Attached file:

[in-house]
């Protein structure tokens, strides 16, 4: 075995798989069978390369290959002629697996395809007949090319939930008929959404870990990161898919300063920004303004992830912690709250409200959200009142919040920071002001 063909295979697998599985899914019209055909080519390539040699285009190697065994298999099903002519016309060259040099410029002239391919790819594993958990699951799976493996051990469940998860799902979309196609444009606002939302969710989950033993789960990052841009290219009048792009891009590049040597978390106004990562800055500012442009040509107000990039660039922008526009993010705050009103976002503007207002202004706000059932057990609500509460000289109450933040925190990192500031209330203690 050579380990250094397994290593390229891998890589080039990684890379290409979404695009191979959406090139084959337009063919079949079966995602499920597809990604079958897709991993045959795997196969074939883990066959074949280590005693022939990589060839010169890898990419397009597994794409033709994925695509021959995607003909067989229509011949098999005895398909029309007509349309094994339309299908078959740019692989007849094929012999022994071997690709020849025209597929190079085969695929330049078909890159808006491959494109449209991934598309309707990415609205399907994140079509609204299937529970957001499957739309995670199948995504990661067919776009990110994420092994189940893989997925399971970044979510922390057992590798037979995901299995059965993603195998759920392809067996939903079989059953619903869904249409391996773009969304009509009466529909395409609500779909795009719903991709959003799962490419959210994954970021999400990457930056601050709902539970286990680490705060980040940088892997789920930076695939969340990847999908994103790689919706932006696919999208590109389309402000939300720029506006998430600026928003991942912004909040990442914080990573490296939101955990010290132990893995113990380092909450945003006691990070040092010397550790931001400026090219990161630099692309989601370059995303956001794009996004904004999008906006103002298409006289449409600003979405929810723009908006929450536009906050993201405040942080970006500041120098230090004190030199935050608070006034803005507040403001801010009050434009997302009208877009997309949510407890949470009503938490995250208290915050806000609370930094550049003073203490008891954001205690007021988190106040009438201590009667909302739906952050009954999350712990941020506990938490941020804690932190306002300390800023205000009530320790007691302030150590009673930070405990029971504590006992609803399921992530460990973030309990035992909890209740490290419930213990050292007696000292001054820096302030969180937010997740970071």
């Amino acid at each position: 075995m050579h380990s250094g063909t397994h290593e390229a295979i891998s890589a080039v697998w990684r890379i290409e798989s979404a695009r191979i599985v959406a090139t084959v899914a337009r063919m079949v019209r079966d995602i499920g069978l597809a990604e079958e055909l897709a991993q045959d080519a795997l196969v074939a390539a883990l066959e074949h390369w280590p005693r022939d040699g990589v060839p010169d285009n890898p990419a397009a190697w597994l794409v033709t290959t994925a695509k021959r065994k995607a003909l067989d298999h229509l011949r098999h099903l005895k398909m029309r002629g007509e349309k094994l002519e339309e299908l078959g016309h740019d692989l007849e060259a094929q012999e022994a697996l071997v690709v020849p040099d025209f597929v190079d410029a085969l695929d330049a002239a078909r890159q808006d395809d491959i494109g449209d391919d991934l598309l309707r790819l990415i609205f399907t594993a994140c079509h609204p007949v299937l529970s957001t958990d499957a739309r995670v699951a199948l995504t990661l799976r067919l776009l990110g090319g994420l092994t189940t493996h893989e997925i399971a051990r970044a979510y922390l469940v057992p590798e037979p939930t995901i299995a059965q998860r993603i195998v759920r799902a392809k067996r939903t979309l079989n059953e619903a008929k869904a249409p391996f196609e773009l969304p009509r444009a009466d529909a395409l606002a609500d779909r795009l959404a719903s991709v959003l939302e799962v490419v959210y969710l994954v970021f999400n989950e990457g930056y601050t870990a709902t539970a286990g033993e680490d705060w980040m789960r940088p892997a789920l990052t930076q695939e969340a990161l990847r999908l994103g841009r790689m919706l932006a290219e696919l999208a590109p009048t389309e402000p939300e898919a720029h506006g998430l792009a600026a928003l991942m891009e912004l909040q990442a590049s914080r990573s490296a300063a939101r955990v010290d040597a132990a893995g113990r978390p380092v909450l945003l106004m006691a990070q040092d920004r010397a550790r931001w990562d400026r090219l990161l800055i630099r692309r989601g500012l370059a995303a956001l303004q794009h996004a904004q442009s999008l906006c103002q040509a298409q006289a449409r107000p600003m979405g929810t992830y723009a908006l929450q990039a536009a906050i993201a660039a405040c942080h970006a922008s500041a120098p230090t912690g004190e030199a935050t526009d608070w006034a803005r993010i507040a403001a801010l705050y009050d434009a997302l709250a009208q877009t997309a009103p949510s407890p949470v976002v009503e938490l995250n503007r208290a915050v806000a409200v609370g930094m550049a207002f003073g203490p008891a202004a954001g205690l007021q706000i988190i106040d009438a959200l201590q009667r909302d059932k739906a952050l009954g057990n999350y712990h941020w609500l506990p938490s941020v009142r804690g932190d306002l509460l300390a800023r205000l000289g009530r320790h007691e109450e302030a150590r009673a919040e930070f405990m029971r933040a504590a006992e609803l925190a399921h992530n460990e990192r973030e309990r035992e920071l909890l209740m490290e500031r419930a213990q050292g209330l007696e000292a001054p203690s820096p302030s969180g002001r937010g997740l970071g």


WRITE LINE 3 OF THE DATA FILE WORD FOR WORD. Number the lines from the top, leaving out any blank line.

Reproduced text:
């Amino acid at each position: 075995m050579h380990s250094g063909t397994h290593e390229a295979i891998s890589a080039v697998w990684r890379i290409e798989s979404a695009r191979i599985v959406a090139t084959v899914a337009r063919m079949v019209r079966d995602i499920g069978l597809a990604e079958e055909l897709a991993q045959d080519a795997l196969v074939a390539a883990l066959e074949h390369w280590p005693r022939d040699g990589v060839p010169d285009n890898p990419a397009a190697w597994l794409v033709t290959t994925a695509k021959r065994k995607a003909l067989d298999h229509l011949r098999h099903l005895k398909m029309r002629g007509e349309k094994l002519e339309e299908l078959g016309h740019d692989l007849e060259a094929q012999e022994a697996l071997v690709v020849p040099d025209f597929v190079d410029a085969l695929d330049a002239a078909r890159q808006d395809d491959i494109g449209d391919d991934l598309l309707r790819l990415i609205f399907t594993a994140c079509h609204p007949v299937l529970s957001t958990d499957a739309r995670v699951a199948l995504t990661l799976r067919l776009l990110g090319g994420l092994t189940t493996h893989e997925i399971a051990r970044a979510y922390l469940v057992p590798e037979p939930t995901i299995a059965q998860r993603i195998v759920r799902a392809k067996r939903t979309l079989n059953e619903a008929k869904a249409p391996f196609e773009l969304p009509r444009a009466d529909a395409l606002a609500d779909r795009l959404a719903s991709v959003l939302e799962v490419v959210y969710l994954v970021f999400n989950e990457g930056y601050t870990a709902t539970a286990g033993e680490d705060w980040m789960r940088p892997a789920l990052t930076q695939e969340a990161l990847r999908l994103g841009r790689m919706l932006a290219e696919l999208a590109p009048t389309e402000p939300e898919a720029h506006g998430l792009a600026a928003l991942m891009e912004l909040q990442a590049s914080r990573s490296a300063a939101r955990v010290d040597a132990a893995g113990r978390p380092v909450l945003l106004m006691a990070q040092d920004r010397a550790r931001w990562d400026r090219l990161l800055i630099r692309r989601g500012l370059a995303a956001l303004q794009h996004a904004q442009s999008l906006c103002q040509a298409q006289a449409r107000p600003m979405g929810t992830y723009a908006l929450q990039a536009a906050i993201a660039a405040c942080h970006a922008s500041a120098p230090t912690g004190e030199a935050t526009d608070w006034a803005r993010i507040a403001a801010l705050y009050d434009a997302l709250a009208q877009t997309a009103p949510s407890p949470v976002v009503e938490l995250n503007r208290a915050v806000a409200v609370g930094m550049a207002f003073g203490p008891a202004a954001g205690l007021q706000i988190i106040d009438a959200l201590q009667r909302d059932k739906a952050l009954g057990n999350y712990h941020w609500l506990p938490s941020v009142r804690g932190d306002l509460l300390a800023r205000l000289g009530r320790h007691e109450e302030a150590r009673a919040e930070f405990m029971r933040a504590a006992e609803l925190a399921h992530n460990e990192r973030e309990r035992e920071l909890l209740m490290e500031r419930a213990q050292g209330l007696e000292a001054p203690s820096p302030s969180g002001r937010g997740l970071g």